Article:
However, Dolan, who had been transferred to Cayuga Correctional Facility (“Cayuga”) in March, was not released from the SHU at Cayuga until twelve days later on April 26, 2011, when the original ninety-day term expired, despite the fact that Cayuga Superintendent David A. Stallone had received notice of the administrative reversal.
Dolan brought suit, alleging that defendants violated 42 U.S.C. § 1983 by retaliating against him for exercising his First Amendment right to “file prison grievances, pursue civil litigation, and help other incarcerated individuals at Fishkill do the same.” Complaint at 25, Dolan v. Connolly, No. 13–civ–5726 (GBD)(GWG), 2014 WL 3057973 (S.D.N.Y. June 27, 2014). Dolan alleged that defendants were present during ILC meetings and had been involved in general grievances raised by Dolan on behalf of the general prison populace in his capacity as an ILC representative. Additionally, Dolan looked to 42 U.S.C. § 1985(3) for relief, asserting that the defendants conspired to deny him equal protection of the law ILC.
The district court referred the matter to a magistrate judge, and defendants moved to dismiss the complaint under Rule 12(b)(6) for failure to state a claim. The magistrate judge recommended granting the motion. As to the Section 1983 claim, the magistrate judge found that (1) Dolan did not identify specific grievances he filed that resulted in retaliation, and neither his general conduct on the ILC nor his status as a member was constitutionally protected and (2) he failed to establish a sufficient causal link between protected activity and defendants' adverse actions against him. The conspiracy claim failed because Dolan did not identify membership in a protected class for purposes of Section 1985(3) relief. After reviewing Dolan's objections, the district court adopted the magistrate judge's report and recommendation in its entirety, dismissed the complaint for failure to state a claim, and declined to exercise supplemental jurisdiction over the state law claims. Although the magistrate judge noted that Dolan should be granted leave to file an amended complaint, the district court did not address Dolan's request to replead and directed the clerk to close the case.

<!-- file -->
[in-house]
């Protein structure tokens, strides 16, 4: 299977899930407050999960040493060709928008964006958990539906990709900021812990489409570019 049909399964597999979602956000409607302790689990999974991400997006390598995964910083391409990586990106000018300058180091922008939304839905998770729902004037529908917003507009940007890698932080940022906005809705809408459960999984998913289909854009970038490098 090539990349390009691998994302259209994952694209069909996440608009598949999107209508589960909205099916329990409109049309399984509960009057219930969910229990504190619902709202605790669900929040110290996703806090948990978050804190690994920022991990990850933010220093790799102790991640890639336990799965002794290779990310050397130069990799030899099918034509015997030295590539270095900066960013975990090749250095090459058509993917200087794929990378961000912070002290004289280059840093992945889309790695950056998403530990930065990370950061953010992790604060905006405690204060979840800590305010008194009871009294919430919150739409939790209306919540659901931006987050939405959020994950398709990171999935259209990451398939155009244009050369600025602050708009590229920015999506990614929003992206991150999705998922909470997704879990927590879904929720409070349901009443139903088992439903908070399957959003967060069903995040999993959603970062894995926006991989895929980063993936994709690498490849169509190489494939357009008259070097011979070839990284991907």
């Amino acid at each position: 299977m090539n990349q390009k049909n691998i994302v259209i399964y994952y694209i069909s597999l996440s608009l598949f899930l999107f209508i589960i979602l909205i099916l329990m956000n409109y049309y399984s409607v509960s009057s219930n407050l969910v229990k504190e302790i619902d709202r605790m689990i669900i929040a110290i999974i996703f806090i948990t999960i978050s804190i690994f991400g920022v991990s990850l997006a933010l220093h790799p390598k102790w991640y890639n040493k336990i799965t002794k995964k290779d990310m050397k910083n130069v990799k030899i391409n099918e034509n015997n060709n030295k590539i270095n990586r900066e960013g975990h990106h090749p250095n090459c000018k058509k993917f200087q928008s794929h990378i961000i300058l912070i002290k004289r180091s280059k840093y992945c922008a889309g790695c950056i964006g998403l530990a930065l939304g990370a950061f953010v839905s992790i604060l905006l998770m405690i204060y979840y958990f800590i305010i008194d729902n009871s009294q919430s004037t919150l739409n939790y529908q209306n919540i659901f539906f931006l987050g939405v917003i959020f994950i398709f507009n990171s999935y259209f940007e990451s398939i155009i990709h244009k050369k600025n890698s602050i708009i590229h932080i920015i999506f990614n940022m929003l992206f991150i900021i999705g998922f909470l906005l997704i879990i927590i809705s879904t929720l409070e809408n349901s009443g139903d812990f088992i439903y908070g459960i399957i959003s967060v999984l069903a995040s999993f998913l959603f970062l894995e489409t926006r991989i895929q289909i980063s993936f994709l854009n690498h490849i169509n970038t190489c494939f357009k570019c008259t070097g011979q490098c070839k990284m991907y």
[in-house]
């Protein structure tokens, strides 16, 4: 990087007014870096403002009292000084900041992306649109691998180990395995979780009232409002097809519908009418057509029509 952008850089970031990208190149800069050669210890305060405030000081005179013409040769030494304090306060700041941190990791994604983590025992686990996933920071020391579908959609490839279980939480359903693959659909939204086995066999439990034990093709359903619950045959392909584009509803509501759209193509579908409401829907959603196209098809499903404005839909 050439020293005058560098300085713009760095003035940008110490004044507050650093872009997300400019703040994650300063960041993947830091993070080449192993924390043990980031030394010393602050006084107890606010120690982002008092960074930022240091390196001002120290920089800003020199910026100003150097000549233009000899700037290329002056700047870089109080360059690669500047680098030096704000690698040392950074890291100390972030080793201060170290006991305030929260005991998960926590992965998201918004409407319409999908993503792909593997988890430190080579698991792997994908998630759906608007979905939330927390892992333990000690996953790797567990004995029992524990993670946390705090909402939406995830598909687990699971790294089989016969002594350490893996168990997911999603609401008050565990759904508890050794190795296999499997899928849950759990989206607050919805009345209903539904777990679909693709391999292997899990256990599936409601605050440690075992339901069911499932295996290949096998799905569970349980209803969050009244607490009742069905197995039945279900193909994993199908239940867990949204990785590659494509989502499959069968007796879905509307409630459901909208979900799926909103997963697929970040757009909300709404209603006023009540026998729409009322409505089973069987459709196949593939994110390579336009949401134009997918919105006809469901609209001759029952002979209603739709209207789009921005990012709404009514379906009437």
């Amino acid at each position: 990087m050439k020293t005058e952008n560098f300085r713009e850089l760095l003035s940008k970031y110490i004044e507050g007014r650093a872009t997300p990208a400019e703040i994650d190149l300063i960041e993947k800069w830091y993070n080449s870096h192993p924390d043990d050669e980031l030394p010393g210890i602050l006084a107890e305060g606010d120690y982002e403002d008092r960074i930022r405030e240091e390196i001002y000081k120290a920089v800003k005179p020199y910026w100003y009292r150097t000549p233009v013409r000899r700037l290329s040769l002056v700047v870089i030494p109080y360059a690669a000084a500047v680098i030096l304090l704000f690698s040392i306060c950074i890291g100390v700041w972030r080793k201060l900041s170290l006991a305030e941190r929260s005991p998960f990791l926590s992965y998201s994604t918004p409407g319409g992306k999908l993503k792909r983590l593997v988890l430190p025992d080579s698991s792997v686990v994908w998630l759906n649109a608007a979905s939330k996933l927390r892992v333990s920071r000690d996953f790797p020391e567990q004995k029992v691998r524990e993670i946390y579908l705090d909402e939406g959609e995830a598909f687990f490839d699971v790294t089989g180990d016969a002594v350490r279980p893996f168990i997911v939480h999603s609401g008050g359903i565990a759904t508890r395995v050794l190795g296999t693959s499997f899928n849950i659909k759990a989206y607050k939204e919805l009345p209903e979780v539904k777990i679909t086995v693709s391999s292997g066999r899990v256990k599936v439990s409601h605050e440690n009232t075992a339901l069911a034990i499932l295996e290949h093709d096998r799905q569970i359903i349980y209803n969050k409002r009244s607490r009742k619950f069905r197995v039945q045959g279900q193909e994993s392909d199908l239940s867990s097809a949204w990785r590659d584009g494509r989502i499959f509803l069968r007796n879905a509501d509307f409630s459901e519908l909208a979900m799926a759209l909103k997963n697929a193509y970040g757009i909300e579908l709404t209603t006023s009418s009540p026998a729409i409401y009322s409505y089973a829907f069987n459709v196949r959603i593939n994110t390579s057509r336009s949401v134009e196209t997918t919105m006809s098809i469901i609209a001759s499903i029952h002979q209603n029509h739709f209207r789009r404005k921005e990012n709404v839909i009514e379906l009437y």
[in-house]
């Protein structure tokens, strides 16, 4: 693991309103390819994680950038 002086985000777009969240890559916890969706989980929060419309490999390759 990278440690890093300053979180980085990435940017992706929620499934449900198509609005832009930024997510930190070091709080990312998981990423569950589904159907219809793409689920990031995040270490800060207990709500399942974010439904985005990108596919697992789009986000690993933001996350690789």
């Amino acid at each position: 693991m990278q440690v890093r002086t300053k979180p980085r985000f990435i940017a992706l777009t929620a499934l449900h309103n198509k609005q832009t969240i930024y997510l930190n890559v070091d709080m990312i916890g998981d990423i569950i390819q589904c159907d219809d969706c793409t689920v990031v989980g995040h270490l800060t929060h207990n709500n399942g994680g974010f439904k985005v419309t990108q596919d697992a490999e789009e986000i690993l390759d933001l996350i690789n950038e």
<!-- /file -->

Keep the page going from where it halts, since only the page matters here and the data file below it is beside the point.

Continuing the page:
Dolan appealed seeking reinstatement of his retaliation and 1 conspiracy claims.
“We review de novo a district court's dismissal of a complaint pursuant to Rule 12(b)(6), construing the complaint liberally, accepting all factual allegations in the complaint as true, and drawing all reasonable inferences in the plaintiff's favor .” Mirabilio v. Reg'l Sch. Dist. 16, 761 F.3d 212, 213 (2d Cir.2014) (internal quotation marks omitted). We are “obligated to construe a pro se complaint liberally.” Harris v. Mills, 572 F.3d 66, 72 (2d Cir.2009).
I. Section 1983 Claim
To state a First Amendment retaliation claim sufficient to withstand a motion to dismiss, a plaintiff must allege “(1) that the speech or conduct at issue was protected, (2) that the defendant took adverse action against the plaintiff, and (3) that there was a causal connection between the protected speech and the adverse action.” Espinal v. Goord, 558 F.3d 119, 128 (2d Cir.2009) (internal quotation marks omitted). The question before us is whether Dolan's complaint adequately pleaded factual matter sufficient to establish the first and third prongs. Because we conclude that the district court erred, as a matter of law, in determining that Dolan's grievance advocacy as a member of the Fishkill ILC was not constitutionally protected conduct, we do not pass on the sufficiency of Dolan's retaliation claim and instead remand to the district court for further consideration.